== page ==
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A Promising Boy

Edward V -- Little Malvern Priory Edward, Little Malvern Priory, Worcestershire
(commissioned by John Alcock, Bishop of Worcester, his tutor)

Contemporary Descriptions

“He had such dignity in his own person, and in his face such charm that however much they might gaze, he never wearied the eyes of beholders.”

“This context seems to require that I should not pass over in silence the talent of the youth.  In word and deed, he gave so many proofs of his liberal education, of polite, nay rather scholarly attainments far beyond his age; all of these should be recounted, but require so such labor, that I shall lawfully excuse myself the effort.  There is one thing I shall not omit, and that is, his special knowledge of literature, which enabled him to discourse elegantly, to understand fully and to disclaim most excellently from any work whether in verse or prose which came into his hands, unless it were from among the more abstruse authors.”

(upon Richard’s arrest of his household officers at Stoney Stratford on April 30, 1483) “The youth, possessing the likeness of his father’s noble spirit besides talent and remarkable learning, replied to this, saying that he merely had those ministers whom his father had given him, and relying on is father’s prudence, he believed that good and faithful ones had been given him.  He had seen nothing evil in them and wished to keep them unless proved to be evil.  As for the government…he had complete confidence in the peer and the Queen, so that this care but little concerned his former ministers.”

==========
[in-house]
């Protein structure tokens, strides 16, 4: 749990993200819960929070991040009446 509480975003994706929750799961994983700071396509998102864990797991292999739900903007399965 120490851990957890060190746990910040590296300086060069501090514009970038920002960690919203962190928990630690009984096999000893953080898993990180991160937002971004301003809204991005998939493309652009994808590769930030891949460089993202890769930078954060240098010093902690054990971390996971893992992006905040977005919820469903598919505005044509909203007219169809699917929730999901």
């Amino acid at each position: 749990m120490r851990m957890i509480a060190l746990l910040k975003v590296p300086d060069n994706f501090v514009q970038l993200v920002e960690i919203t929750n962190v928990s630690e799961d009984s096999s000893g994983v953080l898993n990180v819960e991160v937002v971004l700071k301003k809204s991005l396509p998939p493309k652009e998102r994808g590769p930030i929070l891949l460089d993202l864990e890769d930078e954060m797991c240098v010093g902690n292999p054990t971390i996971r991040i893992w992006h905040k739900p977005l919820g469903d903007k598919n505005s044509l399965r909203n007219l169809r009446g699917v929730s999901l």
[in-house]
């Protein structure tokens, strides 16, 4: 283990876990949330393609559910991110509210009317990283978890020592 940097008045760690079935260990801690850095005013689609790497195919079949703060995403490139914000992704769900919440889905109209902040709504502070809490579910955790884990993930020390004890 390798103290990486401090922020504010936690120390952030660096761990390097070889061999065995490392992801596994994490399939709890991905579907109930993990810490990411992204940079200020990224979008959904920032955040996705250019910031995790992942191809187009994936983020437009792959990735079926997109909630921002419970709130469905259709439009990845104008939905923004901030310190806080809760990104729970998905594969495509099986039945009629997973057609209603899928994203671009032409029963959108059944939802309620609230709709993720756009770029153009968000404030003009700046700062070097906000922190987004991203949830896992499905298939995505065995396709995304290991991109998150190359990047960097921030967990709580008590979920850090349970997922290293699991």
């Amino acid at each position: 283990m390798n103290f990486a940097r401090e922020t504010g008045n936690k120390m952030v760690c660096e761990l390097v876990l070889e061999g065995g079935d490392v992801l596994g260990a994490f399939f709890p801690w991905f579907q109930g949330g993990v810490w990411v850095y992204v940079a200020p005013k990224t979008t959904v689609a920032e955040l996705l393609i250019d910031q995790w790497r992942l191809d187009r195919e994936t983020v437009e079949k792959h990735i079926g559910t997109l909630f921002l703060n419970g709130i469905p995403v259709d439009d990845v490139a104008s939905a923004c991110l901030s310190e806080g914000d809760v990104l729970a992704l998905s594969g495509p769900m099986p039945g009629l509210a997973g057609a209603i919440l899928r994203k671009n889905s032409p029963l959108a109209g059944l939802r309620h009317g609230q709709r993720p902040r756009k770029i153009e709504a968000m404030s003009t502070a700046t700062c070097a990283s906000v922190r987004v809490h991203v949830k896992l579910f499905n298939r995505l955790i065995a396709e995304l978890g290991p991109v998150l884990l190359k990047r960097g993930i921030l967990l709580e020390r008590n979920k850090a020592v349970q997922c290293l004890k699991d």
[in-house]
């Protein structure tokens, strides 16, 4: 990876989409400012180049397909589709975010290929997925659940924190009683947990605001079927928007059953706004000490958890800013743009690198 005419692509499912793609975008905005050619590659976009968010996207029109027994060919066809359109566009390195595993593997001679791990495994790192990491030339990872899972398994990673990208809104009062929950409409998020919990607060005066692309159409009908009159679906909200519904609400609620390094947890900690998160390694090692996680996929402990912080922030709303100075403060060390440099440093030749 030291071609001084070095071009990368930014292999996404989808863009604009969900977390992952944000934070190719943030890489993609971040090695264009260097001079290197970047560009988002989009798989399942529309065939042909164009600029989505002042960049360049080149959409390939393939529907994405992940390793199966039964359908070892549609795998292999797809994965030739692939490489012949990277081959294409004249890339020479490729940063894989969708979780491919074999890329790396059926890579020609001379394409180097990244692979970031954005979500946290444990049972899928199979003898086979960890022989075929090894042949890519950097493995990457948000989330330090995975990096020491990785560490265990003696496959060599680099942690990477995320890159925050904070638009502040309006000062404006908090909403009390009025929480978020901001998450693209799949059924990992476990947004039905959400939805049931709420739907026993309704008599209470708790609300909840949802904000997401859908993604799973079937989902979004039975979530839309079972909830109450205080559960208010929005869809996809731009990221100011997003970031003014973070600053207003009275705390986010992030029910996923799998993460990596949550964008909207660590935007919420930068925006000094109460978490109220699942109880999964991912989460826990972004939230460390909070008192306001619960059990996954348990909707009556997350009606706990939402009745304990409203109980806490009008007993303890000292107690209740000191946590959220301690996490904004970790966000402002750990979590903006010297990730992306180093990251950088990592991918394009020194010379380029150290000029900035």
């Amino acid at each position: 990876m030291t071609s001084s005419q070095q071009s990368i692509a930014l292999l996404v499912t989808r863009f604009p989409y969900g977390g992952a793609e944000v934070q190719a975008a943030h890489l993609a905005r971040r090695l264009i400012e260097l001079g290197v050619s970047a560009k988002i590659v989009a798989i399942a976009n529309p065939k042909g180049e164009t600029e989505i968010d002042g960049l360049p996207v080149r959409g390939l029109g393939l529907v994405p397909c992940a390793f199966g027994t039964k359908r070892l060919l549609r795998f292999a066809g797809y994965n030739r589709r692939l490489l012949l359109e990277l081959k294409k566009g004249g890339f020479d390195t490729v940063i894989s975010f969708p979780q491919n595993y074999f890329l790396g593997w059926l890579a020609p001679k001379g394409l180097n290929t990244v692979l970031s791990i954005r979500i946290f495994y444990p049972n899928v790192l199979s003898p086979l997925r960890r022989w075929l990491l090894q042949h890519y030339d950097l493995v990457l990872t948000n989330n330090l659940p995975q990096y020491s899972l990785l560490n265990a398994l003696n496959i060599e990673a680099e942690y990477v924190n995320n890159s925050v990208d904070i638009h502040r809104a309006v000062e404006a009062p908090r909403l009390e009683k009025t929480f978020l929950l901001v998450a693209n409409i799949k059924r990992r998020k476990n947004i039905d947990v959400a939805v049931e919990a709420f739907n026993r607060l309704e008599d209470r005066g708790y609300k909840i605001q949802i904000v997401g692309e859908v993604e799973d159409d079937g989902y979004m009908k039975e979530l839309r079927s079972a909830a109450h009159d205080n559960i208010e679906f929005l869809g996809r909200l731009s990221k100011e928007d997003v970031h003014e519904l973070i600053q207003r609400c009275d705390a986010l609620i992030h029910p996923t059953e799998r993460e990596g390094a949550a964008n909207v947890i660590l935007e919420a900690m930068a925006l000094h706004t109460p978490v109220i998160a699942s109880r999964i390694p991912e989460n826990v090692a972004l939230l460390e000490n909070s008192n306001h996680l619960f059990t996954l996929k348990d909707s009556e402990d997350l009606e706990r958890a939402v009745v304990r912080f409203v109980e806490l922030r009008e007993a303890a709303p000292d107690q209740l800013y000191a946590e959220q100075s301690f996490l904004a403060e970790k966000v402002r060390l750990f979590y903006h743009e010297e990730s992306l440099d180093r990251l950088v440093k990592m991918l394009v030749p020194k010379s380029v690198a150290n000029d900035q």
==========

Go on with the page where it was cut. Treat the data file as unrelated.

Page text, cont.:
Dominic Mancini, The Usurpation of Richard III, written December 1483

“…the most toward and virtuous disposition of our Sovereign Lord that now is, his gentle wit and ripe understanding far surpassing the nature of his youth.”

John Russell, Chancellor, written for a speech opening Edward V’s first Parliament, June 1483

“He was brought up virtuously by virtuous men — remarkably gifted and very well advanced in learning.”

John Rous, Warwick antiquarian

“The youth of the nation. the boys and old men, rejoice in you and all the stars delight in your face.  You, most beautiful Prince, are the glory of the noble kingdom.”

Pietrus Carmeliano, court poet of Brescia, from “Easter Verses, April 1482”

Modern Descriptions

“Nothing against his character has come down.”

Michael Hicks, Edward V: The Prince in the Tower

(upon Richard’s arrest of his household officers at Stoney Stratford on April 30, 1483) “The young King, who had been well brought up and was well educated, replied with dignity that his ministers had been chosen for him by his father and could therefore be only faithful and good.  He could believe nothing evil of them unless it could be proved.”

A.L. Rowse, Bosworth Field

“Hastings’ death narrowed the base of Richard’s support.  Perhaps the decisive factor, after Hastings’ death, was the personality of the young King.  Already at Stoney Stratford, Edward had shown he was capable of standing up to his uncle in defense of his mother and her family.  Dominic Mancini gives further evidence of his precocity….With his character and intellect already cast to this degree, Edward could hardly be expected to cherish the man who had imprisoned his favorite uncle, sent his mother and brother into sanctuary, and now beheaded his Lord Chamberlain not a stone’s throw away from the royal apartments.”